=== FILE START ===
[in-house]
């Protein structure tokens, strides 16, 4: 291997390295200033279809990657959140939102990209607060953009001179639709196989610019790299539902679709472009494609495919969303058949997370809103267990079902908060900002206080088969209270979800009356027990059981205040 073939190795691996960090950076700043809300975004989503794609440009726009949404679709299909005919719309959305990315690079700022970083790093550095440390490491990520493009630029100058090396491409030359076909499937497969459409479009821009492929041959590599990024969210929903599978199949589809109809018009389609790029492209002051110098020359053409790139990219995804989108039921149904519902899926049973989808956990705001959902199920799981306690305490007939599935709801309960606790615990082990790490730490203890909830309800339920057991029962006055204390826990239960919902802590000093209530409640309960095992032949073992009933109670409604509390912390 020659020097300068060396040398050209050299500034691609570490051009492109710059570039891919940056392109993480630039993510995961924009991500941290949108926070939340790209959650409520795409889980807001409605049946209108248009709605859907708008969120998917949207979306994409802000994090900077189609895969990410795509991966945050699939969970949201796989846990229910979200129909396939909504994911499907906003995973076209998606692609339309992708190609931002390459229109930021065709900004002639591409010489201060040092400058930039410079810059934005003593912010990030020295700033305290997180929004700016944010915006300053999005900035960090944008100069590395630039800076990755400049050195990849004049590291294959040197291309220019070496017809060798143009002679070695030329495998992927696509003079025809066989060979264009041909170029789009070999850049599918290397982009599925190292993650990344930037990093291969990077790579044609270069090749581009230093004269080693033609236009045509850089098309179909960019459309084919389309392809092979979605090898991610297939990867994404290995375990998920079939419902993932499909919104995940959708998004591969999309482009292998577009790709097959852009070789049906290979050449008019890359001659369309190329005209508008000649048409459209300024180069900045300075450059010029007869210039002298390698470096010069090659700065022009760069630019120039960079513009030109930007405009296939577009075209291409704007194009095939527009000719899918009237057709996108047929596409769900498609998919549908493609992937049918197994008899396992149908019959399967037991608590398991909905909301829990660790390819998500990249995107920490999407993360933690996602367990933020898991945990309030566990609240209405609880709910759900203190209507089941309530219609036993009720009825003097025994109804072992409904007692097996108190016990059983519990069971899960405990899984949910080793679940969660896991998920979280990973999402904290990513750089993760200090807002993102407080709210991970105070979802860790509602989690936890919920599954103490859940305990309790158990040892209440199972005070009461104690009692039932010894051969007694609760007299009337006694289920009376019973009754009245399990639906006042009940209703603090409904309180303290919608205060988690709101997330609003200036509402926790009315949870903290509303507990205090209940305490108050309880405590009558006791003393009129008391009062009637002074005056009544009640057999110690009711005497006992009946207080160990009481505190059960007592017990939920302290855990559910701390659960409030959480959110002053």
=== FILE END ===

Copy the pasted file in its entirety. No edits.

[in-house]
């Protein structure tokens, strides 16, 4: 291997390295200033279809990657959140939102990209607060953009001179639709196989610019790299539902679709472009494609495919969303058949997370809103267990079902908060900002206080088969209270979800009356027990059981205040 073939190795691996960090950076700043809300975004989503794609440009726009949404679709299909005919719309959305990315690079700022970083790093550095440390490491990520493009630029100058090396491409030359076909499937497969459409479009821009492929041959590599990024969210929903599978199949589809109809018009389609790029492209002051110098020359053409790139990219995804989108039921149904519902899926049973989808956990705001959902199920799981306690305490007939599935709801309960606790615990082990790490730490203890909830309800339920057991029962006055204390826990239960919902802590000093209530409640309960095992032949073992009933109670409604509390912390 020659020097300068060396040398050209050299500034691609570490051009492109710059570039891919940056392109993480630039993510995961924009991500941290949108926070939340790209959650409520795409889980807001409605049946209108248009709605859907708008969120998917949207979306994409802000994090900077189609895969990410795509991966945050699939969970949201796989846990229910979200129909396939909504994911499907906003995973076209998606692609339309992708190609931002390459229109930021065709900004002639591409010489201060040092400058930039410079810059934005003593912010990030020295700033305290997180929004700016944010915006300053999005900035960090944008100069590395630039800076990755400049050195990849004049590291294959040197291309220019070496017809060798143009002679070695030329495998992927696509003079025809066989060979264009041909170029789009070999850049599918290397982009599925190292993650990344930037990093291969990077790579044609270069090749581009230093004269080693033609236009045509850089098309179909960019459309084919389309392809092979979605090898991610297939990867994404290995375990998920079939419902993932499909919104995940959708998004591969999309482009292998577009790709097959852009070789049906290979050449008019890359001659369309190329005209508008000649048409459209300024180069900045300075450059010029007869210039002298390698470096010069090659700065022009760069630019120039960079513009030109930007405009296939577009075209291409704007194009095939527009000719899918009237057709996108047929596409769900498609998919549908493609992937049918197994008899396992149908019959399967037991608590398991909905909301829990660790390819998500990249995107920490999407993360933690996602367990933020898991945990309030566990609240209405609880709910759900203190209507089941309530219609036993009720009825003097025994109804072992409904007692097996108190016990059983519990069971899960405990899984949910080793679940969660896991998920979280990973999402904290990513750089993760200090807002993102407080709210991970105070979802860790509602989690936890919920599954103490859940305990309790158990040892209440199972005070009461104690009692039932010894051969007694609760007299009337006694289920009376019973009754009245399990639906006042009940209703603090409904309180303290919608205060988690709101997330609003200036509402926790009315949870903290509303507990205090209940305490108050309880405590009558006791003393009129008391009062009637002074005056009544009640057999110690009711005497006992009946207080160990009481505190059960007592017990939920302290855990559910701390659960409030959480959110002053």